Marconi: The Man Who Networked the World

Oxford University Press, July 2016. 872 pages.

marconiA little over a century ago the world went wireless. Cables and all their limiting inefficiencies gave way to a revolutionary means of transmitting news and information almost everywhere, instantaneously. By means of "Hertzian waves," as radio waves were initially known, ships could now make contact with other ships (saving lives, such as on the doomed R.M.S. Titanic); financial markets could coordinate with other financial markets, establishing the price of commodities and fixing exchange rates; military commanders could connect with the front lines, positioning artillery and directing troop movements. Suddenly and irrevocably, time and space telescoped beyond what had been thought imaginable. Someone had not only imagined this networked world but realized it: Guglielmo Marconi.

As Marc Raboy shows us in this enthralling and comprehensive biography, Marconi was the first truly global figure in modern communications. Born to an Italian father and an Irish mother, he was in many ways stateless, working his cosmopolitanism to advantage. Through a combination of skill, tenacity, luck, vision, and timing, Marconi popularized-and, more critically, patented-the use of radio waves. Soon after he burst into public view with a demonstration of his wireless apparatus in London at the age of 22 in 1896, he established his Wireless Telegraph & Signal Company and seemed unstoppable. He was decorated by the Czar of Russia, named an Italian Senator, knighted by King George V of England, and awarded the Nobel Prize for Physics-all before the age of 40. Until his death in 1937, Marconi was at the heart of every major innovation in electronic communication, courted by powerful scientific, political, and financial interests, and trailed by the media, which recorded and published nearly every one of his utterances. He established stations and transmitters in every corner of the globe, from Newfoundland to Buenos Aires, Hawaii to Saint Petersburg.

Based on original research and unpublished archival materials in four countries and several languages, Raboy's book is the first to connect significant parts of Marconi's story, from his early days in Italy, to his groundbreaking experiments, to his protean role in world affairs. Raboy also explores Marconi's relationships with his wives, mistresses, and children, and examines in unsparing detail the last ten years of the inventor's life, when he returned to Italy and became a pillar of Benito Mussolini's fascist regime. Raboy's engrossing biography, which will stand as the authoritative work of its subject, proves that we still live in the world Marconi created.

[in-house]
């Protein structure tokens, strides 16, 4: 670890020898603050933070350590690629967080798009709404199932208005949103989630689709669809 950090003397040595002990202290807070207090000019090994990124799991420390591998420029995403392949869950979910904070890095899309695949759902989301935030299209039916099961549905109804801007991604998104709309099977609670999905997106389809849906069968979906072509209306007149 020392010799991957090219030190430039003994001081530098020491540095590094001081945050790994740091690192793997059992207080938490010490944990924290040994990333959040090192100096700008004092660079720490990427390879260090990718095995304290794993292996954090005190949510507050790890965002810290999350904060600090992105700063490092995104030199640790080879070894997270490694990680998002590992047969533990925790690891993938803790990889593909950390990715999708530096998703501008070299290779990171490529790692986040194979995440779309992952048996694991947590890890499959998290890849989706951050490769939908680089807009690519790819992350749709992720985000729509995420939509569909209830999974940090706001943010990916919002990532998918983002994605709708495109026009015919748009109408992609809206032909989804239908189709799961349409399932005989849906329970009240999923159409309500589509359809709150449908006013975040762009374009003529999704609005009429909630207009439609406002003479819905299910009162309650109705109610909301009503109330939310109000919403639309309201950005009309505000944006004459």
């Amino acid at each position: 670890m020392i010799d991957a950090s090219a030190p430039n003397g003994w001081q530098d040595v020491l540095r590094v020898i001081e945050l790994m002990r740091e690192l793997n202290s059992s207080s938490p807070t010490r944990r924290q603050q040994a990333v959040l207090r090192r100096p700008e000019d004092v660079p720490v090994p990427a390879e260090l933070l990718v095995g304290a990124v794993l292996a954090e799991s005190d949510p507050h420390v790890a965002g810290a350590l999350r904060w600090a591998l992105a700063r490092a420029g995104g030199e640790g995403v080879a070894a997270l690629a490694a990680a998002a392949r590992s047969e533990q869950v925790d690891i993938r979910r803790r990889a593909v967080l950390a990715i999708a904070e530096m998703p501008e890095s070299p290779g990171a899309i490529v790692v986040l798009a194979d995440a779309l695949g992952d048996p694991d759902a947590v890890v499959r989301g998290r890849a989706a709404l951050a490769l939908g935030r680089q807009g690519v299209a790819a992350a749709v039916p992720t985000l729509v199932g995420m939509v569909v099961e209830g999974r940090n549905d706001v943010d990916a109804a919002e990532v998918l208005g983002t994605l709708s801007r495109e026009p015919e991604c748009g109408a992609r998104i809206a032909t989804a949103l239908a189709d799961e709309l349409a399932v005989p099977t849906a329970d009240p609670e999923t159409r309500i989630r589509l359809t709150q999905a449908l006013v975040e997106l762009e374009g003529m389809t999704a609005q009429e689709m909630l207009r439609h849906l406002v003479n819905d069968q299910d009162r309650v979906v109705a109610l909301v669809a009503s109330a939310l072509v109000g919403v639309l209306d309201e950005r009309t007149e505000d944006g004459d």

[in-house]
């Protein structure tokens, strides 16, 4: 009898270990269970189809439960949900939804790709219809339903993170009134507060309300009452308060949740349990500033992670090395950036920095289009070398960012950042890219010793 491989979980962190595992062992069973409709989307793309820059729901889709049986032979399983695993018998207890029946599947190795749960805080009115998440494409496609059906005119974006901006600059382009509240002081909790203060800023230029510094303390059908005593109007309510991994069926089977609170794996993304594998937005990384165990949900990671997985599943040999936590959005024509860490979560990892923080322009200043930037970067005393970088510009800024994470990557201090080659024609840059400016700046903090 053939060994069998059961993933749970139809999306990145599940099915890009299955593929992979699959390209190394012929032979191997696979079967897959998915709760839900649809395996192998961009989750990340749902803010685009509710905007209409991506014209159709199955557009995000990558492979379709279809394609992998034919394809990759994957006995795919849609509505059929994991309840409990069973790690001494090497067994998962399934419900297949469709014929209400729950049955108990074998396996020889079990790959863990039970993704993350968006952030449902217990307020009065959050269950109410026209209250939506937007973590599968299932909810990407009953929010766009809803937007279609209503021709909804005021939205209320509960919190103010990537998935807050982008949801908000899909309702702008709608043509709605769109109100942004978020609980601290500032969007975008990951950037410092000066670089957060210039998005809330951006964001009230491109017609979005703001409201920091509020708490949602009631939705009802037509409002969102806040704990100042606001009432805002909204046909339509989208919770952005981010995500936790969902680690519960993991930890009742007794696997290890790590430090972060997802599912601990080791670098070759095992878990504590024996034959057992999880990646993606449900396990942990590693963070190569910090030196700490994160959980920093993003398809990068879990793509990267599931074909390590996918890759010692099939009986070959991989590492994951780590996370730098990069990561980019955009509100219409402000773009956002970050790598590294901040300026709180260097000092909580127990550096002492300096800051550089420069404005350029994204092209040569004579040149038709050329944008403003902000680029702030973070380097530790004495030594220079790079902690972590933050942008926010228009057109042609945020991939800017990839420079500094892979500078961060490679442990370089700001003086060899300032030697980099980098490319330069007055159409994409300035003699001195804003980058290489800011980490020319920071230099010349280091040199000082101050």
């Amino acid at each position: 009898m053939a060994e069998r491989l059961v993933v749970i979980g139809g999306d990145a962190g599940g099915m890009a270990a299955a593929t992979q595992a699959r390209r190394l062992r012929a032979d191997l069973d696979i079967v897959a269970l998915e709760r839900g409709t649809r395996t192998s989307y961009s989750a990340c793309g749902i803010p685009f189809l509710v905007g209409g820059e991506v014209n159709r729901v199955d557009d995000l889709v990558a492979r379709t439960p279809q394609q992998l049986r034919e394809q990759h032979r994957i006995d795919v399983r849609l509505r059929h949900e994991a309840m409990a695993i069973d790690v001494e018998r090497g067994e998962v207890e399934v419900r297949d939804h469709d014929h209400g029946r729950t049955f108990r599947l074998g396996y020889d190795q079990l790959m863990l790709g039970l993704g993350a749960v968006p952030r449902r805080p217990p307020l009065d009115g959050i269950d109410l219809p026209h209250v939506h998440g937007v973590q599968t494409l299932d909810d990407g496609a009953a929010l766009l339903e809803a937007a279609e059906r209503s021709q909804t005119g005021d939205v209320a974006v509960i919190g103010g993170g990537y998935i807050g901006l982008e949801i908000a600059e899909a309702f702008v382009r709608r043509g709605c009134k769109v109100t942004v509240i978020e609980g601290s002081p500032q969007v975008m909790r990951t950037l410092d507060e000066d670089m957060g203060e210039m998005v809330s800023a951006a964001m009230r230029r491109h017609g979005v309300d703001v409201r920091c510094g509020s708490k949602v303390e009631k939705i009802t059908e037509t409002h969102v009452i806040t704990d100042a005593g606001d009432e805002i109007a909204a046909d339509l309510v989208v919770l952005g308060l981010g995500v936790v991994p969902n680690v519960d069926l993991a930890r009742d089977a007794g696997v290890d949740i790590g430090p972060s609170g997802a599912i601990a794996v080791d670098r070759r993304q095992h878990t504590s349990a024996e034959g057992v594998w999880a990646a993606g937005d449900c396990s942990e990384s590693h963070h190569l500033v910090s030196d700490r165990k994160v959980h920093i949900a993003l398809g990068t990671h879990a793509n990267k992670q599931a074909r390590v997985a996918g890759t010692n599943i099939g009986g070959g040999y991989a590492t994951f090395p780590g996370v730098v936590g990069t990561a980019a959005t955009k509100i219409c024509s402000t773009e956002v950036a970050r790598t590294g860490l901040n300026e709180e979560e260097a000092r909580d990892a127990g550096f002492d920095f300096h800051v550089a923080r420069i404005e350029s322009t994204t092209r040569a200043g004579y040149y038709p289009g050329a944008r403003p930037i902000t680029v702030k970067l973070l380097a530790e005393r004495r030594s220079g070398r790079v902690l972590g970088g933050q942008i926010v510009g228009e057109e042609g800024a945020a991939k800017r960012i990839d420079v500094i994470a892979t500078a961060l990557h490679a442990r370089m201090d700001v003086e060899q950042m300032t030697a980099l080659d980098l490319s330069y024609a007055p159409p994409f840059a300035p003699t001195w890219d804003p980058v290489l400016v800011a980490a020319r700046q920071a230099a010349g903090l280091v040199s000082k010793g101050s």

"Finally, the comprehensive, rounded, readable and deeply researched biography of Marconi that so significant a figure of change deserves. It is an elegant, ambitious, and brilliant treatment of an elegant, ambitious, and brilliant figure."
--Monroe E. Price, Director, Center for Global Communications Studies, Annenberg School for Communication, University of Pennsylvania

"Marconi is a tour de force, revealing the fascinating history of one of the most influential figures in the history of modern technology and the communications revolution. Employing a wide range of archival sources, Raboy crafts a highly readable story of a man who is at times heroic, at times a cad. He is unflinching in exposing the major role Marconi played in support of Mussolini's Fascist regime."
--David Kertzer, author of The Pope and Mussolini, Winner of the 2015 Pulitzer Prize for Biography

"Raboy superbly traces every twist and turn of Marconi's life, showing us his influences, business strategies and shrewd management of his own public persona. Raboy skilfully locates his activities in the context of communications policy, the arms race between Britain and Germany, and popular culture."
-- WB Carlson, Nature

"[Raboy ] is especially adroit at portraying how Marconi was swept up in the modern world he helped create... Marconi really hums when Raboy details how his subject was implicated in the social and political effects of wireless... Marconi, which functions as a cultural history as much as a biography, reminds us that in its earliest incarnations, wireless had a romance and mystique."
-- Greg Milner, New York Times